About country profiles

The country profiles are intended to provide some background and context for the descriptions of the churches. These profiles should be read in conjunction with those of the churches in the country.

Click here for the sources of the statistical data

Surface area:357000 km2
GNI per capita:25270 US$
Classification:Major industrialized economy



Christian: 76.00%

Muslim: 7.50%

Other: 1.00%

Baha'i and other 1%

Protestants: 28947380

Catholics: 26912000

Orthodox: 1015300

Independent: 973310

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Modern Germany goes back to 1871 when a unified German state was formed. The German defeat in World War I and the economic crisis of the 1920s gave rise to the National Socialist (Nazi) regime in Germany, which provoked World War II. After the war, Germany was divided into the Federal Republic (West) and the Democratic Republic (East). The country was re-unified in 1990. Since then, Germany is the most populous nation of Europe; it is also its largest economy. It is a founding member of the European Union.

Christianity spread through the area of Germany from the 3rd to the 12th century. In 1517, Martin Luther issued his 95 Theses at Wittenberg, which signalled the start of the Protestant Reformation. Today, Christians are about equally divided between Catholics and Protestants (of the territorial Lutheran, Reformed, and United churches), with a sizeable Orthodox minority (mostly due to immigration) and a number of Free churches, including Protestants as well as Pentecostals and others.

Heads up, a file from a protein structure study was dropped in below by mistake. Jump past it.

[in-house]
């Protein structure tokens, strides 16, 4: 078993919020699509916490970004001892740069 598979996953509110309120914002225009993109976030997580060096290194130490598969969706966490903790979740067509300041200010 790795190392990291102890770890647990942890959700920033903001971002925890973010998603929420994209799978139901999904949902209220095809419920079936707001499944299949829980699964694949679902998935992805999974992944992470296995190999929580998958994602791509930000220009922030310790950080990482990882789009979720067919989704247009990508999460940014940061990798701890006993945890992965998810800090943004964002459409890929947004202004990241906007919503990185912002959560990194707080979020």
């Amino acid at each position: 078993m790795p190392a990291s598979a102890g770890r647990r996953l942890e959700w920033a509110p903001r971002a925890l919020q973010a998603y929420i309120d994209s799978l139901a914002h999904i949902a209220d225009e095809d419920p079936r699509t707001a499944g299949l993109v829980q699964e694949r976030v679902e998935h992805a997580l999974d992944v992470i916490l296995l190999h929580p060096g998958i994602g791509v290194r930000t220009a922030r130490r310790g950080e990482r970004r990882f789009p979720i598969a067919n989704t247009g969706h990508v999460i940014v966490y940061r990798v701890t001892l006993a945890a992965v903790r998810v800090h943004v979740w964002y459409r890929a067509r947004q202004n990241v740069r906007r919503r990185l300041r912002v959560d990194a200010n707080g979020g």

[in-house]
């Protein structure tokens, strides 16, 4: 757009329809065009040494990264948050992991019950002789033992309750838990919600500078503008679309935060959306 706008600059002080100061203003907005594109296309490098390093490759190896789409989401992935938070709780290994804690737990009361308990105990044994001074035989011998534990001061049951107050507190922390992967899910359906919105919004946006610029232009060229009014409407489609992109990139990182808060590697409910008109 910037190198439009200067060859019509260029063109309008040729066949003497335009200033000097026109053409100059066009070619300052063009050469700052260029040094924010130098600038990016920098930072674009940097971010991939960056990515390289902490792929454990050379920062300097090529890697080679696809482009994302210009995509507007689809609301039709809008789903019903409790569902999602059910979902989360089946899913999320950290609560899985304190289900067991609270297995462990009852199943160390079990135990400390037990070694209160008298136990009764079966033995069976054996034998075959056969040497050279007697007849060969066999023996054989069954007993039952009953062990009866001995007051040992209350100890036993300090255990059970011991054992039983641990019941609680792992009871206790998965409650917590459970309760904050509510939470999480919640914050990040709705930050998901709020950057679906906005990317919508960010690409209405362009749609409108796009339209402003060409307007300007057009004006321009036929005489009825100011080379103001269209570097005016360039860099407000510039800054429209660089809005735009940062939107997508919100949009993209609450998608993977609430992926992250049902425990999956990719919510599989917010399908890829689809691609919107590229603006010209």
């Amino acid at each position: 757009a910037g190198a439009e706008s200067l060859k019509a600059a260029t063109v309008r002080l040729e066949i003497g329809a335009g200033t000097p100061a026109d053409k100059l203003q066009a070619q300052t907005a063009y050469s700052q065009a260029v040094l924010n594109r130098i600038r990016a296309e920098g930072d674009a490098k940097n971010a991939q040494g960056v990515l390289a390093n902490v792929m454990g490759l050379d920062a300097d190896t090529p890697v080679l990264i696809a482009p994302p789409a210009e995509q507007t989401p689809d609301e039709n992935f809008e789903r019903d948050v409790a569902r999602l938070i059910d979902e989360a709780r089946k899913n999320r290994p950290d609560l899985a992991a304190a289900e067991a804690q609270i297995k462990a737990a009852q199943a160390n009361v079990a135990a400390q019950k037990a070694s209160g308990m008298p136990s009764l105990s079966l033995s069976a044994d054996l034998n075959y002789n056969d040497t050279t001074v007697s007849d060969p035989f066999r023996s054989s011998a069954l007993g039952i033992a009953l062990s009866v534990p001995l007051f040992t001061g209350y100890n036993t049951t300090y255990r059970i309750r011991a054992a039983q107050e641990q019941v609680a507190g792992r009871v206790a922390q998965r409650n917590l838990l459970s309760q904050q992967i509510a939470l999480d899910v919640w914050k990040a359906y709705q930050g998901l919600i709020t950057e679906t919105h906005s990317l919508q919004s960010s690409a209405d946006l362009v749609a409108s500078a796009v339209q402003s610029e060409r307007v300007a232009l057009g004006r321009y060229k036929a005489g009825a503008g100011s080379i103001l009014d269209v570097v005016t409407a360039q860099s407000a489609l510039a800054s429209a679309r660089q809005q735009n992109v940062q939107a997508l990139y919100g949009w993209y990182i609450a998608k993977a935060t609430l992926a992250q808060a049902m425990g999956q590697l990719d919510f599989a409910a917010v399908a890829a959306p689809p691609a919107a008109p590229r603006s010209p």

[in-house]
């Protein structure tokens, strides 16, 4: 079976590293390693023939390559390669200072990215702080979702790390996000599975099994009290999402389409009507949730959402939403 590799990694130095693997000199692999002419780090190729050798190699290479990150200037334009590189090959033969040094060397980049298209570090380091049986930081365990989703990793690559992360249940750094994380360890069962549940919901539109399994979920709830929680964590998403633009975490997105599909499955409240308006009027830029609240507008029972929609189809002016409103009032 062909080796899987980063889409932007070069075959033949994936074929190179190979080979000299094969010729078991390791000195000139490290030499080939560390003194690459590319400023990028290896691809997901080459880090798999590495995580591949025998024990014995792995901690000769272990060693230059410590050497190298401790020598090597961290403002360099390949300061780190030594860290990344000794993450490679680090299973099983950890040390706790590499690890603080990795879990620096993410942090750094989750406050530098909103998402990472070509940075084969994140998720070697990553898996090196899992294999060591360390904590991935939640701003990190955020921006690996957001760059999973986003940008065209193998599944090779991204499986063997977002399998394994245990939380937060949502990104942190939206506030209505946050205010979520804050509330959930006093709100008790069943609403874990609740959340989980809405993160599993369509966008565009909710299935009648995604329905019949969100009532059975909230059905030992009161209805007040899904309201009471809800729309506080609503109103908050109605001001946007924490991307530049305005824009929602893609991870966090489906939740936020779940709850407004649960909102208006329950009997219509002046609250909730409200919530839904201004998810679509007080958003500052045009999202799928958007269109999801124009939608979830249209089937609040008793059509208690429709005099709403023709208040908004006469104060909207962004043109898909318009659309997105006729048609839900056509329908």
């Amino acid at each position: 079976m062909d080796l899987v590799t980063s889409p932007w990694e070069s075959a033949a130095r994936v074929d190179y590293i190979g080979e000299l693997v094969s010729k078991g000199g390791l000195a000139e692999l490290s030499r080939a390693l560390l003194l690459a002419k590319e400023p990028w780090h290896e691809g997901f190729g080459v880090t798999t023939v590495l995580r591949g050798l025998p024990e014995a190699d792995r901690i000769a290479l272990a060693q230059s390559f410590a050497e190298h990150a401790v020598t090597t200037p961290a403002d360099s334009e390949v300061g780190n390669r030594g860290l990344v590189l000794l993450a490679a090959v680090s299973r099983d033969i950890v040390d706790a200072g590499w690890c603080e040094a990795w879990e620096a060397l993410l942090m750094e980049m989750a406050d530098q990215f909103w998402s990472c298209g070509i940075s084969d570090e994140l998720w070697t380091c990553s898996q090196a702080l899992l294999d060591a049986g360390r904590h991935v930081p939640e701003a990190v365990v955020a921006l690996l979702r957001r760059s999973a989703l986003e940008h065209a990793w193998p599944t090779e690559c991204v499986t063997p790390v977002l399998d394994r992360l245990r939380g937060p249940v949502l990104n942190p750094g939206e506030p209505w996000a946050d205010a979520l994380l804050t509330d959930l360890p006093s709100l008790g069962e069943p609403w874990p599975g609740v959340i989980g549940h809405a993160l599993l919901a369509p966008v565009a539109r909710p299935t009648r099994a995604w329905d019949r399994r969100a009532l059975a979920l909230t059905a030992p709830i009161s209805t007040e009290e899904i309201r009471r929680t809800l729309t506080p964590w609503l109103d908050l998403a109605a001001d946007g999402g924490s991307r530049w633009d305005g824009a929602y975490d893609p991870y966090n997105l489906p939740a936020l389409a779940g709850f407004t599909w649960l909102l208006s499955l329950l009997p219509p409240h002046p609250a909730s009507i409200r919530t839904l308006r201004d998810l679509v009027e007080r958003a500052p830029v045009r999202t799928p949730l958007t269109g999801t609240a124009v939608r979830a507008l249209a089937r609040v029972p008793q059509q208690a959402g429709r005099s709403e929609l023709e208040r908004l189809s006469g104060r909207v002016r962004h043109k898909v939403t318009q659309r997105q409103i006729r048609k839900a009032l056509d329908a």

Most of the Orthodox churches are indirect members of the WCC through their Patriarchate, the Moravians and Anglicans through their wider church structures, and the Methodists through the United Methodist Church of which they are part.

The Council of Christian Churches in Germany is the ecumenical body, which includes the Catholic Church. The German Evangelical Alliance groups Evangelical Christians in the territorial churches and the Free churches, and is affiliated with the WEA. In 2000, the number of Evangelicals, Pentecostals and Charismatics was estimated at 6.3 percent of the total number of Christians.

More on Germany:

Ecumenical solidarity visit to Germany

An international "Living Letters" team with representatives of WCC member churches visited Germany from 27 June to 4 July 2008 in order to share experiences in overcoming violence and to encourage each other in these efforts. Read more about the visit to Germany... 


Migrant churches in Germany

A multimedia portrait of migrant churches in Germany can be viewed on the 'Keeping the Faith' website.



Ecumenical Organizations and Councils

WCC member churches based in Germany

WCC member churches present in Germany

Note: The list of churches present in countries is still in development.

Last updated: 30/07/08